Norwegian energy and LNG producer Equinor has been awarded 26 new production licences by Norway’s Ministry of Petroleum and Energy in the latest award in predefined areas (APA) with 12 licences as operator and 14 licences as partner.
“Exploration is essential to secure continued value creation on the Norwegian Continental Shelf (NCS),” said Jez Averty, Equinor’s senior vice president for subsurface in Exploration and Production.
“The APA rounds are very important to us and we are pleased about the award of new production licences,” added Averty.
Equinor’s Hammerfest LNG plant on Melkoya island in northern Norway is currently closed after a fire occurred on September 28 2020.
The facility, which supplies European LNG terminals, is expected to re-open in the current first quarter of 2022 after repairs have been completed.
Equinor said that the 26 production licences are divided as follows: 12 in the North Sea, 10 in the Norwegian Sea and four in the Barents Sea, from where Hammerfest LNG receives its feed gas for processing.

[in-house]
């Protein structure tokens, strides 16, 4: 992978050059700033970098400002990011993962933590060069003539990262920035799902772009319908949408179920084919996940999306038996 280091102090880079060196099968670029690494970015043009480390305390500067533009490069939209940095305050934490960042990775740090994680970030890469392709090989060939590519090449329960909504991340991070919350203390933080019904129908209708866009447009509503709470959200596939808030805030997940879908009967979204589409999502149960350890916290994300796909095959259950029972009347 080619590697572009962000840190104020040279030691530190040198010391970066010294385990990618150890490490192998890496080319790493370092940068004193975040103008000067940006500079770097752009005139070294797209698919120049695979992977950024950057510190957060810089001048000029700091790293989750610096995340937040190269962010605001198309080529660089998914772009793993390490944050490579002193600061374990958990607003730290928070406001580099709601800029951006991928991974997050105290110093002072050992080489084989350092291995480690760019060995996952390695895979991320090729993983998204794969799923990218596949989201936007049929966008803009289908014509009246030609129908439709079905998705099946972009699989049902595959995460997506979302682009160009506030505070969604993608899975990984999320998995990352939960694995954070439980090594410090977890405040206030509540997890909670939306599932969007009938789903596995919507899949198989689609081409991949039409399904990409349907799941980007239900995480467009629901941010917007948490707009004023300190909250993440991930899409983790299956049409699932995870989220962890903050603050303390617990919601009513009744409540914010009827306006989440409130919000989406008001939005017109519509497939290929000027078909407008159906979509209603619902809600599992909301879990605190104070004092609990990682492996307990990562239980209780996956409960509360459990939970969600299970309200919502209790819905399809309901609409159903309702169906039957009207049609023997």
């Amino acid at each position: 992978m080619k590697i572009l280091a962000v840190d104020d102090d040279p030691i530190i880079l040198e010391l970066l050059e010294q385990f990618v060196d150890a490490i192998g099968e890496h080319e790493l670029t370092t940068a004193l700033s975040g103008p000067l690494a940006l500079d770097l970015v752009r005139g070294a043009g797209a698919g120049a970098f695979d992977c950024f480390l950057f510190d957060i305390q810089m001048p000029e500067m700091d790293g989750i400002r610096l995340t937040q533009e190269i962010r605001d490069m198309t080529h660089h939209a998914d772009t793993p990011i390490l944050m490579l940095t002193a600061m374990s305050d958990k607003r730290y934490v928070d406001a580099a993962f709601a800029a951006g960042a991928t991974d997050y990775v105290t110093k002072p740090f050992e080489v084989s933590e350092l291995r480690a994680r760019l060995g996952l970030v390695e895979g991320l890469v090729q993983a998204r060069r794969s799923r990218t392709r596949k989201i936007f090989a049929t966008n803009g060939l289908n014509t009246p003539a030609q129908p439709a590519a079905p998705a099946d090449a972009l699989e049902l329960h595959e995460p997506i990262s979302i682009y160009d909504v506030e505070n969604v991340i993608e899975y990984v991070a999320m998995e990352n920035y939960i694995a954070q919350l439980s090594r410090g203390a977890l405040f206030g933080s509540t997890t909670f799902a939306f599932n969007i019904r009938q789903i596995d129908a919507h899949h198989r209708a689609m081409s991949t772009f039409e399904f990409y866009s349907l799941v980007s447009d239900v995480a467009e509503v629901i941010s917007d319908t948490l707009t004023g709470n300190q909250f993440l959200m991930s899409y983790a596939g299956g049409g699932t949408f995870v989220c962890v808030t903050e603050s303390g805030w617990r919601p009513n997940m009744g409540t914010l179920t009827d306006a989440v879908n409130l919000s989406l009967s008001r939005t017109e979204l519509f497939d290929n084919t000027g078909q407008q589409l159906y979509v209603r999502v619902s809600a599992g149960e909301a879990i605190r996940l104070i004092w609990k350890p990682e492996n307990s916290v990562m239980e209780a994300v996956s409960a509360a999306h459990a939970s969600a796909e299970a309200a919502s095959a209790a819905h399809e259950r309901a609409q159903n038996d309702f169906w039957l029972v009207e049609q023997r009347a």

“Equinor’s ambition is to transform the NCS from an oil and gas province to a low-carbon energy province,” the company explained.
“In this transformation, oil and gas play a crucial role, both in delivering energy that is critical to society, but also through the expertise, technology and capital needed to realise the transformation,” added Equinor.
Averty said he believed in the NCS and that there is still substantial value to find and develop.
“A good example is our latest discovery, Toppand, which was awarded in the 2011 APA,” he added.
“This discovery shows the potential for value creation on the NCS, even in mature areas, through use of new information and modern exploration technology,” he stated.
“At least 80 per cent of our exploration resources and investments will be concentrated around existing infrastructure - so-called near-field or infrastructure-led exploration,” declared the Equinor executive.
During 2022, Equinor plans to take part in around 25 exploration wells, mainly near existing infrastructure.
Most of the wells will be drilled in the North Sea, some in the Norwegian Sea and a few in the Barents Sea.